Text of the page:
While this may initially appear as an efficient way to learn something, I feel that it bypasses the passion that drives us to continuously excel.
I follow quite a few blogs on here, and the articles I enjoy reading are the ones reflecting the hard work people have put into the skills, challenges, or lifestyles they have mastered.
Whether it’s obtaining and maintaining the fit lifestyle they wanted, finding and conquering the trails they’ve always dreamed of exploring, facing the every day challenges of keeping up with writing, or trying to simply increase skills in photography so they can take better pictures (that’s me!), these articles are the most motivating to me.
I don’t enjoy seeing articles that just list these briefly summarized lists on how to do a particular craft, I feel that they just inspire us to take shortcuts so we can obtain quick results.
To me, it just feel genuine to see those of you who have spent the time and learned the research, skills, or experience to become good at something you are passionate about.
When I research something online, I have been finding myself just scrolling past the Top 5 or Top 10 lists, and spending time researching the actual principles of the skill, learning the mechanics, and coming up with my own conclusion of how to apply it to my craft.
In the meantime, please keep posting the articles that reflect the hard work and tough lessons you may have learned in your quest for your passion….I will read through these over an abbreviated Top 5 shortcut list any day!
Over the course of the last couple of years, I have become very interested in minimalism.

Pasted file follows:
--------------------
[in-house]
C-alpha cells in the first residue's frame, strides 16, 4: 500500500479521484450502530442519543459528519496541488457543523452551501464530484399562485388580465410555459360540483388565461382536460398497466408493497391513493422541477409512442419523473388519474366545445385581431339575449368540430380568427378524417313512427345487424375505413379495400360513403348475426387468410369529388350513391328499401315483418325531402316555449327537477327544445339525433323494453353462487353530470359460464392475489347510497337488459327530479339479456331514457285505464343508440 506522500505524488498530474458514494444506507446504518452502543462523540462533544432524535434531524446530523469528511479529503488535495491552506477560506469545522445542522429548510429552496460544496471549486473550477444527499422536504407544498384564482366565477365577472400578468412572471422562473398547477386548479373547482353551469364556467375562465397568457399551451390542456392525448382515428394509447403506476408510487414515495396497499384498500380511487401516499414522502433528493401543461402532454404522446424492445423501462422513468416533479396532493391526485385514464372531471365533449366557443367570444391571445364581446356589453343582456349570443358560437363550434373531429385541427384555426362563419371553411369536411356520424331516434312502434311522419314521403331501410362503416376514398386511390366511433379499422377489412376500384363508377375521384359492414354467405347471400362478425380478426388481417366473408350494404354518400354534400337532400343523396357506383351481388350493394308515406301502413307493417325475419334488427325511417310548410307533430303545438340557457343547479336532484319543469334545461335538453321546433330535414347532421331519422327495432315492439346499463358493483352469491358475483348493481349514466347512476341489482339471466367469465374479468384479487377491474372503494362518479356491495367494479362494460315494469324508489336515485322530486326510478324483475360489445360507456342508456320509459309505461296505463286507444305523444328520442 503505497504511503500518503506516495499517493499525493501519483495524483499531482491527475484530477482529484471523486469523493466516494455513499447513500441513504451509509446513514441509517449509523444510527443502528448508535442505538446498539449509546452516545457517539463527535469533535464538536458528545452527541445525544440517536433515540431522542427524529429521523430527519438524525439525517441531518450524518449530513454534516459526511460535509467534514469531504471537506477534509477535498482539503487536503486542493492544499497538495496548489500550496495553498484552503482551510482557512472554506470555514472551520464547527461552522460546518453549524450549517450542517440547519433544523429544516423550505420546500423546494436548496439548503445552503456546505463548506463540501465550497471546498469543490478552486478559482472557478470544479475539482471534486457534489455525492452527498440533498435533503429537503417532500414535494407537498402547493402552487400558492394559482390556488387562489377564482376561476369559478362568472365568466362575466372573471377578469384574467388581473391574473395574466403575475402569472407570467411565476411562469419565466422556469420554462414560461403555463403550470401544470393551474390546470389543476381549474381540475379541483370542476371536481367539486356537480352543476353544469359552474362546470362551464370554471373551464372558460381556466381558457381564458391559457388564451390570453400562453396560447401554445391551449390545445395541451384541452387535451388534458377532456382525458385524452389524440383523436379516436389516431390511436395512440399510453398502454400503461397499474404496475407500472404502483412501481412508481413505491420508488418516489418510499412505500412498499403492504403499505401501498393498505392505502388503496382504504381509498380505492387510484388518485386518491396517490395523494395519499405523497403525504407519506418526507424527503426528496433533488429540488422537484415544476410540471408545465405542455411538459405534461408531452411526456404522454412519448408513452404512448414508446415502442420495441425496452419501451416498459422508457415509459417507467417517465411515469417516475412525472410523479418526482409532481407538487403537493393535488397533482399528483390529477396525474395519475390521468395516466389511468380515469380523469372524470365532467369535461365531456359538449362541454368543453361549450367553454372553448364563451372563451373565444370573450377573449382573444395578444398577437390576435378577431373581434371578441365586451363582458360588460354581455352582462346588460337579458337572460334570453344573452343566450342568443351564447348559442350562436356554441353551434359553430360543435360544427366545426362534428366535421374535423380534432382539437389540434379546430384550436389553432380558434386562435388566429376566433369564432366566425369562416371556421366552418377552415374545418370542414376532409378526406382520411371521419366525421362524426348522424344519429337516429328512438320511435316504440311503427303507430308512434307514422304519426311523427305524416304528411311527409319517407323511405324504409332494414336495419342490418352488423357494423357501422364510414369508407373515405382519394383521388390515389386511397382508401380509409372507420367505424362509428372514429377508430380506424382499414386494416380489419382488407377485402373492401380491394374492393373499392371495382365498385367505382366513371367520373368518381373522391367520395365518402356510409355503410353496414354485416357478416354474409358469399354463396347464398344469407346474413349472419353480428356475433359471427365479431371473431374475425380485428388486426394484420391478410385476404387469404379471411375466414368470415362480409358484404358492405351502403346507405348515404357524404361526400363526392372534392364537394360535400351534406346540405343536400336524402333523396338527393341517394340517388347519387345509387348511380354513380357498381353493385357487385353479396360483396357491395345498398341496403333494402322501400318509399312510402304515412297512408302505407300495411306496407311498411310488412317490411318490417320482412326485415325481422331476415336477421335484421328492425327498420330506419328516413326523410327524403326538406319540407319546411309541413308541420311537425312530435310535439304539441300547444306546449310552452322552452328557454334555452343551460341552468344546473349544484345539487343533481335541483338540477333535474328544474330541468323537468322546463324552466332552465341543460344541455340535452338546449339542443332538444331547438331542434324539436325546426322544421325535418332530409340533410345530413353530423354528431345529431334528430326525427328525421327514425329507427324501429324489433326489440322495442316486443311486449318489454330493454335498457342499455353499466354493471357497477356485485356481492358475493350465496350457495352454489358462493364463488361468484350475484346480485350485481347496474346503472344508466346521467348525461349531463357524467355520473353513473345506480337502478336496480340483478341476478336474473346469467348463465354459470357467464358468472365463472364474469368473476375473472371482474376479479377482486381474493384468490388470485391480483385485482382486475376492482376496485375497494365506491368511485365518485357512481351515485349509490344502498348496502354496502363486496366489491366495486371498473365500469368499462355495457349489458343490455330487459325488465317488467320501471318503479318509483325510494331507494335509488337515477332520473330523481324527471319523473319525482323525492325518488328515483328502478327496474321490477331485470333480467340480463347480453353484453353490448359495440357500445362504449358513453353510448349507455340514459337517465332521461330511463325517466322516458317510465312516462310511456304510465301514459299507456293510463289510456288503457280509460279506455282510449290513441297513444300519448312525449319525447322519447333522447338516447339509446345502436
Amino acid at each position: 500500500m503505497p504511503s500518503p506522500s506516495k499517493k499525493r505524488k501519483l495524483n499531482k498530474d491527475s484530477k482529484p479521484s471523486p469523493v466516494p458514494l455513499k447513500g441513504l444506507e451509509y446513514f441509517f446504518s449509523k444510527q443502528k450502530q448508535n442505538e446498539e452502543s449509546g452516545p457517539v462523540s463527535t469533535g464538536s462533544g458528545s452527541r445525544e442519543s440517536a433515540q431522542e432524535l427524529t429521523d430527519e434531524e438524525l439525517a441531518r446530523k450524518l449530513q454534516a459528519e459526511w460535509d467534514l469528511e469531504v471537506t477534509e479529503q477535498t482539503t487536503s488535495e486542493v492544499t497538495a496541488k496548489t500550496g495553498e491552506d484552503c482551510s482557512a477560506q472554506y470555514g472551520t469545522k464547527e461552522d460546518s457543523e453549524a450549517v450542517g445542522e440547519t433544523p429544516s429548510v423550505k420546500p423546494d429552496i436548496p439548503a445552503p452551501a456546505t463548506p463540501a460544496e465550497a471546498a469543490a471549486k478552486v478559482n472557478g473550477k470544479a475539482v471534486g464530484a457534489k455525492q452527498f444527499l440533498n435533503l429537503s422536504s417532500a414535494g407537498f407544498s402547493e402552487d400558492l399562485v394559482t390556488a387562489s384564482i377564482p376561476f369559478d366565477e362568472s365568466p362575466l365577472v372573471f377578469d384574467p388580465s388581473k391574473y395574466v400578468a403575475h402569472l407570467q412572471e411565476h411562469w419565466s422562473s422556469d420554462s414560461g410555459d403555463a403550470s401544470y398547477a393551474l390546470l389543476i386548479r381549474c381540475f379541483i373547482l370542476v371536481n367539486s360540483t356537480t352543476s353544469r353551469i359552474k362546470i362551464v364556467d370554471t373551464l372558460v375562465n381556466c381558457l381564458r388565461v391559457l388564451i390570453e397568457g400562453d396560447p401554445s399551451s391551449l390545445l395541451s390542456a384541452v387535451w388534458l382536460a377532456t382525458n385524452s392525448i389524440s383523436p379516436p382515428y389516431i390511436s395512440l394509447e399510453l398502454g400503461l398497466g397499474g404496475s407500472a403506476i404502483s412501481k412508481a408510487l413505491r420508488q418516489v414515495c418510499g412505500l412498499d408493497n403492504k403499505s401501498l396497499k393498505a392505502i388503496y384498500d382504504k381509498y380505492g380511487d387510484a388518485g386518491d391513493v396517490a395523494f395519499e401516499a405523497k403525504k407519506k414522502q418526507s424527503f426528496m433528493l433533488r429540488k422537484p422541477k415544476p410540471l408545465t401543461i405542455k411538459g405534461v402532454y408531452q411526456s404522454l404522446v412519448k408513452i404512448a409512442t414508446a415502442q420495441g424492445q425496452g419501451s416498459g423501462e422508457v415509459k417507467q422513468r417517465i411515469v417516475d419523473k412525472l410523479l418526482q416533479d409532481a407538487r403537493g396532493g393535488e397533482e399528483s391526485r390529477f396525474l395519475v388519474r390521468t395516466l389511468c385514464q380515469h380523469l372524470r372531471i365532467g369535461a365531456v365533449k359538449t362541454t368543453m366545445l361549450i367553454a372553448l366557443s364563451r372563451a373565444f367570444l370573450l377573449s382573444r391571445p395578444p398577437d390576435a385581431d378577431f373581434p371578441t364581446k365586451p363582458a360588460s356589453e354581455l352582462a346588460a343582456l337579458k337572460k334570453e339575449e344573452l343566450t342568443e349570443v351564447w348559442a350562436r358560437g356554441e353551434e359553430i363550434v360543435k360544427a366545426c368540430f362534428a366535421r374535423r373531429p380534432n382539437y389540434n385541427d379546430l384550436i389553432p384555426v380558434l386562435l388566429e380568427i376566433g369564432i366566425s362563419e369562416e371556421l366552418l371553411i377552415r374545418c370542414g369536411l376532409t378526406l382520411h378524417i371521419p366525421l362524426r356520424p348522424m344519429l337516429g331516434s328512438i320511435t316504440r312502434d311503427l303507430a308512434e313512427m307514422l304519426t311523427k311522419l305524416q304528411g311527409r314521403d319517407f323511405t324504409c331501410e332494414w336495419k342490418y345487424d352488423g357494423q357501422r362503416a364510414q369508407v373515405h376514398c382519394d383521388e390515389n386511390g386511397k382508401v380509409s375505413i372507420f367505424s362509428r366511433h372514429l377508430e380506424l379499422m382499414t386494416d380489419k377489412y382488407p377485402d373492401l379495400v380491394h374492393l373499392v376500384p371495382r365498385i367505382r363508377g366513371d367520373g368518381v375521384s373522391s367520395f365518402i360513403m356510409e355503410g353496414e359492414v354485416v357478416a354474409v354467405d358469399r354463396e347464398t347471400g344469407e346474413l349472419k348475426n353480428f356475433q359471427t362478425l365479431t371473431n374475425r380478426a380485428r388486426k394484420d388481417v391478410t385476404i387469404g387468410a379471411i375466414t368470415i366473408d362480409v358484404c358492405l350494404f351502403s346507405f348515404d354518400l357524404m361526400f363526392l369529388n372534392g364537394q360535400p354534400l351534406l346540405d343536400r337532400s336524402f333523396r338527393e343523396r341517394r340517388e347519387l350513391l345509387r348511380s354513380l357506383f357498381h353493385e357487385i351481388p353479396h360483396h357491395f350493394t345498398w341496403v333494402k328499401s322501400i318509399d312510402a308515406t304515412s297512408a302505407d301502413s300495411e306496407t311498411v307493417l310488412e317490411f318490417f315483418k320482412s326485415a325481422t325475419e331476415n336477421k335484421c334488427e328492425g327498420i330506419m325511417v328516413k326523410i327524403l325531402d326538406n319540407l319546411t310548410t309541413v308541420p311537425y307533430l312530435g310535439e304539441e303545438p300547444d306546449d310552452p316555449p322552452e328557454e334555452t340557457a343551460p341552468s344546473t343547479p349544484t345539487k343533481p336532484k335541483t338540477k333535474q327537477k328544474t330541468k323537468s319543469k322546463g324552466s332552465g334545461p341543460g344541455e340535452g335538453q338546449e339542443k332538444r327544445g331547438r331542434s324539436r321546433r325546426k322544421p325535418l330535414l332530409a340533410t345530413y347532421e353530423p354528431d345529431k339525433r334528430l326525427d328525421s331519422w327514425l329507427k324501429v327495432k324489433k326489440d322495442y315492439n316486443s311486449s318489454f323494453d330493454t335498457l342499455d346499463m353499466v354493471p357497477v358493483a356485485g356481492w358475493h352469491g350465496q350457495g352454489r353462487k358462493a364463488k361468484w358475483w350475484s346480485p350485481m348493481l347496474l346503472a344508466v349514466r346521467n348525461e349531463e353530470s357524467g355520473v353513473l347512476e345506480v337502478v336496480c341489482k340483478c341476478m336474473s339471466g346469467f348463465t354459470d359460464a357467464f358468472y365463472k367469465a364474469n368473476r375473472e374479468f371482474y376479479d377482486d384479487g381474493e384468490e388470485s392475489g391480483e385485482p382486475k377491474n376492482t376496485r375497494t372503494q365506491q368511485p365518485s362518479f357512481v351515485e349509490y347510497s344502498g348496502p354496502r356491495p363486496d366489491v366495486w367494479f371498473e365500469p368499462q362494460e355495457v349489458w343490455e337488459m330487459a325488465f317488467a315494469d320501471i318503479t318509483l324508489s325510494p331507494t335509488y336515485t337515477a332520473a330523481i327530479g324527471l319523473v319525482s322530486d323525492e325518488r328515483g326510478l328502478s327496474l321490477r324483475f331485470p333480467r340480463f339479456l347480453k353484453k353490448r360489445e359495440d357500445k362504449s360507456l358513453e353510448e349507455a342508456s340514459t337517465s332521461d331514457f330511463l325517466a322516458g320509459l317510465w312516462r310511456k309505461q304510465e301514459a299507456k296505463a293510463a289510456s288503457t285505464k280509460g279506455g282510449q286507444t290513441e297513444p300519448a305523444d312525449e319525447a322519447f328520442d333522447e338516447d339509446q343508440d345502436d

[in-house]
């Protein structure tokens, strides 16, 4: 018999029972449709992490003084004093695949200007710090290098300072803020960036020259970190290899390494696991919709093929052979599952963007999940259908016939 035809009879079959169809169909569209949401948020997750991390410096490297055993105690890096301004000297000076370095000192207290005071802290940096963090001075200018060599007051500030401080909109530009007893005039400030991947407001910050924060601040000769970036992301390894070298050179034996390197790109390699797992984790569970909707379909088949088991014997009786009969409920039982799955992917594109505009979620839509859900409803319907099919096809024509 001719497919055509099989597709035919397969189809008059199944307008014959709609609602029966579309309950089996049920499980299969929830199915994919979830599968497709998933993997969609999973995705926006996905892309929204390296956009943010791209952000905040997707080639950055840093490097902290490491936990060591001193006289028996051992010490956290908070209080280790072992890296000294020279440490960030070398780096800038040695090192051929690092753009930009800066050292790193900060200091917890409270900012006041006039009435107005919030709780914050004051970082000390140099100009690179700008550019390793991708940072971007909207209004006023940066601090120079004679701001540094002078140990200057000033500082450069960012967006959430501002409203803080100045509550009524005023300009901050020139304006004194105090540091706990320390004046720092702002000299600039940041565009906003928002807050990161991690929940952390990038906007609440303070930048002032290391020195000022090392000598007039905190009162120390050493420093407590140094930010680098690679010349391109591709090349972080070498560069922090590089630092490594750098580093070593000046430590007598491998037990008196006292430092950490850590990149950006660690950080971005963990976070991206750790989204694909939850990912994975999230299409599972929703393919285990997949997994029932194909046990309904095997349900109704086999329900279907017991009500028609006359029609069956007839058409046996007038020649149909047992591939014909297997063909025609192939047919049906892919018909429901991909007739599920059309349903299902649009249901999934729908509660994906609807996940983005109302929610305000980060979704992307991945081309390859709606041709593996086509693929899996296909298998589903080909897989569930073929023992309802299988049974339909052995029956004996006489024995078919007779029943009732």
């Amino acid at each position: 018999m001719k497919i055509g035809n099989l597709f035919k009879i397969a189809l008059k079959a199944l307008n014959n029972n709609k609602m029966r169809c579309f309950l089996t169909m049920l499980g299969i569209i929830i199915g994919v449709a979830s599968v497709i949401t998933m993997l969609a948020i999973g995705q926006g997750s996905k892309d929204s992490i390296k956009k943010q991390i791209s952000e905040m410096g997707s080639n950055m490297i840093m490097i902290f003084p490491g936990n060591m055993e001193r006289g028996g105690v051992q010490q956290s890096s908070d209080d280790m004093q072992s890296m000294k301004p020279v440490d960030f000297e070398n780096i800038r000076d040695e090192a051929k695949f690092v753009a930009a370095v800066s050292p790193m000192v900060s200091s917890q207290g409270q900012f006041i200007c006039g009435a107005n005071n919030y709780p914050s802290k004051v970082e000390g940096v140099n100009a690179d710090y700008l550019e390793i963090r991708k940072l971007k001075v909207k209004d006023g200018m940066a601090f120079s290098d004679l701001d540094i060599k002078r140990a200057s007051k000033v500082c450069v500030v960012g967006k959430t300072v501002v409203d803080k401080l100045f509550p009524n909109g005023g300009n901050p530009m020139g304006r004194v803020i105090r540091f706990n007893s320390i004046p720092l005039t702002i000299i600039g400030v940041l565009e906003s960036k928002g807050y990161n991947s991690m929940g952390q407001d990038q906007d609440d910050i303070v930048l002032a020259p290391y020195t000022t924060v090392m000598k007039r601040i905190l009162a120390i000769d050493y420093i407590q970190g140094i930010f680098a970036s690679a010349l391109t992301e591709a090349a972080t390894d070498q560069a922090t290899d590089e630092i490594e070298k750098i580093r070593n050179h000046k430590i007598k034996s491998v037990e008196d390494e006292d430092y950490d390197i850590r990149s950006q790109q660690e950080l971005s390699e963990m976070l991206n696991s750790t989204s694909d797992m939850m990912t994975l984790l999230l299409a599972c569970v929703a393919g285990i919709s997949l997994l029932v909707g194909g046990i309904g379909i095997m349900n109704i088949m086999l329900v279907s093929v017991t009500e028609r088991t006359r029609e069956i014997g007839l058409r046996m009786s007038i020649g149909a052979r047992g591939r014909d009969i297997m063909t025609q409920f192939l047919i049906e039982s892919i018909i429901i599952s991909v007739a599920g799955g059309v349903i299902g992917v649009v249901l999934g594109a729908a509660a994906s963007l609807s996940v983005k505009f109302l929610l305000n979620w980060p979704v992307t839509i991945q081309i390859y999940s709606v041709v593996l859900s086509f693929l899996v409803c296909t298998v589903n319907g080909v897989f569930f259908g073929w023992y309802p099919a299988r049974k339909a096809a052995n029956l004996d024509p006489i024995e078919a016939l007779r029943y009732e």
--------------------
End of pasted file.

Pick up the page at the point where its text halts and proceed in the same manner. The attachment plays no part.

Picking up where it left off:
This new interest had motivated me to completely declutter my house, and I systematically got rid of things that created clutter and no longer make me happy, by either selling them on eBay, giving away, or donating.
Long story short, my house feels much more open, organized, stress-free, and I see things every day that make me happy, rather than allowing these unnecessary items to bring back memories from the past (that I occasionally would much rather keep there!).
So what does this have to do with photography?
Well, once I removed a lot of the noise and negativity from my life by leaving social media, I next zeroed in on my photography hobby.
I have volumes of photos that I have taken. on multiple drives, that I neither don’t care for, or have no future use for. These were causing me stress and anxiety as I went through my thousands of photos that I no longer needed or wanted.
Once I began to organize (and delete) all of these meaningless photos that I could part with, I started to question why I’ve been taking so many photos to begin with.
A lot of the reason, I found, was to keep up with social media. I felt like I had to keep up with the popular people, take the same compositions they are and go to the same places they have been, in order to feel like I was part of the community.
These recent changes by adapting minimalism have helped me realize my outlook has been wrong.
By applying minimalism to my photography, I could now begin to capture just the photos that have so much more meaning and creativity to me, versus the thousands of photos I had allowed to pile up on my hard drives before.